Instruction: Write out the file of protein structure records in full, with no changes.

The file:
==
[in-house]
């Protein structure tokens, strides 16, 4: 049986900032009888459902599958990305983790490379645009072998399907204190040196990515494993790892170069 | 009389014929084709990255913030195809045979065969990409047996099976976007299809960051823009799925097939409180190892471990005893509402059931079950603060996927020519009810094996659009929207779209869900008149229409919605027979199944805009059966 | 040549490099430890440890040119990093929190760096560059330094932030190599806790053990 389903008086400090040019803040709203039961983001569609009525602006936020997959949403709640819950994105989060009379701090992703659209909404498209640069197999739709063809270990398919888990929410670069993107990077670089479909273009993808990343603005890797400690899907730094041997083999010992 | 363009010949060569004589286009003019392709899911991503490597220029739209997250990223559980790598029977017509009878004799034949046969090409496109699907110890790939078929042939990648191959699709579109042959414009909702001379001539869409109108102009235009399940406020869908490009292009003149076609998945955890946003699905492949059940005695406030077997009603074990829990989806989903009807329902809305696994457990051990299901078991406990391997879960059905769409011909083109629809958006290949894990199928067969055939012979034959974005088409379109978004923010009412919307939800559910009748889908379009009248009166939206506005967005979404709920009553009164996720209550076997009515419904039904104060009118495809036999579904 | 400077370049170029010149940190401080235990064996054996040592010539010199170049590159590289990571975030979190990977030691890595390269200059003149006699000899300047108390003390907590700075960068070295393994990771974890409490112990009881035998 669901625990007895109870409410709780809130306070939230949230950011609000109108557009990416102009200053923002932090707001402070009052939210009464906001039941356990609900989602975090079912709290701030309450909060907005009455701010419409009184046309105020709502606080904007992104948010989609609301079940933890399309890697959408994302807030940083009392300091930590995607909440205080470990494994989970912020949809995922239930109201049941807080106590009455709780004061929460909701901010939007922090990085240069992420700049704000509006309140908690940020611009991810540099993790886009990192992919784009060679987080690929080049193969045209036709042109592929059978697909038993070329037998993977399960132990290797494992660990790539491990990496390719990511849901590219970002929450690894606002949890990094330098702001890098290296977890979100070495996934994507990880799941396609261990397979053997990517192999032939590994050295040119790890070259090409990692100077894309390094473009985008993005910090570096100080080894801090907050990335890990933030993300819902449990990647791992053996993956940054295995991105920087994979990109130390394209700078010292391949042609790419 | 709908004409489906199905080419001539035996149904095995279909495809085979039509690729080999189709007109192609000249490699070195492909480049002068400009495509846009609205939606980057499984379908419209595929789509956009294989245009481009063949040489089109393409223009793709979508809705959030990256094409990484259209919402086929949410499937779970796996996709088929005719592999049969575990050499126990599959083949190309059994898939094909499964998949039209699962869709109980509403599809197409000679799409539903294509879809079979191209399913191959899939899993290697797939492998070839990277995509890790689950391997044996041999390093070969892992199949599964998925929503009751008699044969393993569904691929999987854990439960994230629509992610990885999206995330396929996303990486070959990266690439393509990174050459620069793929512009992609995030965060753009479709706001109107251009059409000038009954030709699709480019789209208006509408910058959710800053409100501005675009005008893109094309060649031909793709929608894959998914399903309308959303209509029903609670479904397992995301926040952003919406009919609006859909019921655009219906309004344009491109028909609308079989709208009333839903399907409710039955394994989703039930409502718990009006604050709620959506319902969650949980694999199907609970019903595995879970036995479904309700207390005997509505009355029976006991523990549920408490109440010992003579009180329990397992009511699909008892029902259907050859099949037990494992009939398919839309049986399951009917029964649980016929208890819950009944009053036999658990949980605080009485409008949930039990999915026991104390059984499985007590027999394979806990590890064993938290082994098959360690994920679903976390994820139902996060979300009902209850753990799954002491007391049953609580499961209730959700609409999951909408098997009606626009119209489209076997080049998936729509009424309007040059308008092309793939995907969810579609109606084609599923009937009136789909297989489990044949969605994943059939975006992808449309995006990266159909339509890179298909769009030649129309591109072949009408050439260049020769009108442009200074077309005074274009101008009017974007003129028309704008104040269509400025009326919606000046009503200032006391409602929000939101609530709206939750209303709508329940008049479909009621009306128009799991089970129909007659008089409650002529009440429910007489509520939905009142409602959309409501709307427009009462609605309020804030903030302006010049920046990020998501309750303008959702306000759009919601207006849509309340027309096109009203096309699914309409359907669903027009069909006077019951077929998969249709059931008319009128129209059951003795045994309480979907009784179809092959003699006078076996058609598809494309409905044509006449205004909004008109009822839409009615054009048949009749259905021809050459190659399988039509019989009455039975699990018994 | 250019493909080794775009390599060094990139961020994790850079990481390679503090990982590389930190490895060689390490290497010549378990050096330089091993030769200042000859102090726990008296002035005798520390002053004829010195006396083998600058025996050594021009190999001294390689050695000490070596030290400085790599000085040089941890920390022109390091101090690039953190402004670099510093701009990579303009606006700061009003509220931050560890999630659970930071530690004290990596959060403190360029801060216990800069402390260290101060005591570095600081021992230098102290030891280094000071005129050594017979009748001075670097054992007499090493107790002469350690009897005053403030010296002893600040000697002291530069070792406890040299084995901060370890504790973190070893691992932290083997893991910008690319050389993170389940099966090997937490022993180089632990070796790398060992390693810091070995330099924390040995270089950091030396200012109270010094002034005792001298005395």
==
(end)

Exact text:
[in-house]
């Protein structure tokens, strides 16, 4: 049986900032009888459902599958990305983790490379645009072998399907204190040196990515494993790892170069 | 009389014929084709990255913030195809045979065969990409047996099976976007299809960051823009799925097939409180190892471990005893509402059931079950603060996927020519009810094996659009929207779209869900008149229409919605027979199944805009059966 | 040549490099430890440890040119990093929190760096560059330094932030190599806790053990 389903008086400090040019803040709203039961983001569609009525602006936020997959949403709640819950994105989060009379701090992703659209909404498209640069197999739709063809270990398919888990929410670069993107990077670089479909273009993808990343603005890797400690899907730094041997083999010992 | 363009010949060569004589286009003019392709899911991503490597220029739209997250990223559980790598029977017509009878004799034949046969090409496109699907110890790939078929042939990648191959699709579109042959414009909702001379001539869409109108102009235009399940406020869908490009292009003149076609998945955890946003699905492949059940005695406030077997009603074990829990989806989903009807329902809305696994457990051990299901078991406990391997879960059905769409011909083109629809958006290949894990199928067969055939012979034959974005088409379109978004923010009412919307939800559910009748889908379009009248009166939206506005967005979404709920009553009164996720209550076997009515419904039904104060009118495809036999579904 | 400077370049170029010149940190401080235990064996054996040592010539010199170049590159590289990571975030979190990977030691890595390269200059003149006699000899300047108390003390907590700075960068070295393994990771974890409490112990009881035998 669901625990007895109870409410709780809130306070939230949230950011609000109108557009990416102009200053923002932090707001402070009052939210009464906001039941356990609900989602975090079912709290701030309450909060907005009455701010419409009184046309105020709502606080904007992104948010989609609301079940933890399309890697959408994302807030940083009392300091930590995607909440205080470990494994989970912020949809995922239930109201049941807080106590009455709780004061929460909701901010939007922090990085240069992420700049704000509006309140908690940020611009991810540099993790886009990192992919784009060679987080690929080049193969045209036709042109592929059978697909038993070329037998993977399960132990290797494992660990790539491990990496390719990511849901590219970002929450690894606002949890990094330098702001890098290296977890979100070495996934994507990880799941396609261990397979053997990517192999032939590994050295040119790890070259090409990692100077894309390094473009985008993005910090570096100080080894801090907050990335890990933030993300819902449990990647791992053996993956940054295995991105920087994979990109130390394209700078010292391949042609790419 | 709908004409489906199905080419001539035996149904095995279909495809085979039509690729080999189709007109192609000249490699070195492909480049002068400009495509846009609205939606980057499984379908419209595929789509956009294989245009481009063949040489089109393409223009793709979508809705959030990256094409990484259209919402086929949410499937779970796996996709088929005719592999049969575990050499126990599959083949190309059994898939094909499964998949039209699962869709109980509403599809197409000679799409539903294509879809079979191209399913191959899939899993290697797939492998070839990277995509890790689950391997044996041999390093070969892992199949599964998925929503009751008699044969393993569904691929999987854990439960994230629509992610990885999206995330396929996303990486070959990266690439393509990174050459620069793929512009992609995030965060753009479709706001109107251009059409000038009954030709699709480019789209208006509408910058959710800053409100501005675009005008893109094309060649031909793709929608894959998914399903309308959303209509029903609670479904397992995301926040952003919406009919609006859909019921655009219906309004344009491109028909609308079989709208009333839903399907409710039955394994989703039930409502718990009006604050709620959506319902969650949980694999199907609970019903595995879970036995479904309700207390005997509505009355029976006991523990549920408490109440010992003579009180329990397992009511699909008892029902259907050859099949037990494992009939398919839309049986399951009917029964649980016929208890819950009944009053036999658990949980605080009485409008949930039990999915026991104390059984499985007590027999394979806990590890064993938290082994098959360690994920679903976390994820139902996060979300009902209850753990799954002491007391049953609580499961209730959700609409999951909408098997009606626009119209489209076997080049998936729509009424309007040059308008092309793939995907969810579609109606084609599923009937009136789909297989489990044949969605994943059939975006992808449309995006990266159909339509890179298909769009030649129309591109072949009408050439260049020769009108442009200074077309005074274009101008009017974007003129028309704008104040269509400025009326919606000046009503200032006391409602929000939101609530709206939750209303709508329940008049479909009621009306128009799991089970129909007659008089409650002529009440429910007489509520939905009142409602959309409501709307427009009462609605309020804030903030302006010049920046990020998501309750303008959702306000759009919601207006849509309340027309096109009203096309699914309409359907669903027009069909006077019951077929998969249709059931008319009128129209059951003795045994309480979907009784179809092959003699006078076996058609598809494309409905044509006449205004909004008109009822839409009615054009048949009749259905021809050459190659399988039509019989009455039975699990018994 | 250019493909080794775009390599060094990139961020994790850079990481390679503090990982590389930190490895060689390490290497010549378990050096330089091993030769200042000859102090726990008296002035005798520390002053004829010195006396083998600058025996050594021009190999001294390689050695000490070596030290400085790599000085040089941890920390022109390091101090690039953190402004670099510093701009990579303009606006700061009003509220931050560890999630659970930071530690004290990596959060403190360029801060216990800069402390260290101060005591570095600081021992230098102290030891280094000071005129050594017979009748001075670097054992007499090493107790002469350690009897005053403030010296002893600040000697002291530069070792406890040299084995901060370890504790973190070893691992932290083997893991910008690319050389993170389940099966090997937490022993180089632990070796790398060992390693810091070995330099924390040995270089950091030396200012109270010094002034005792001298005395």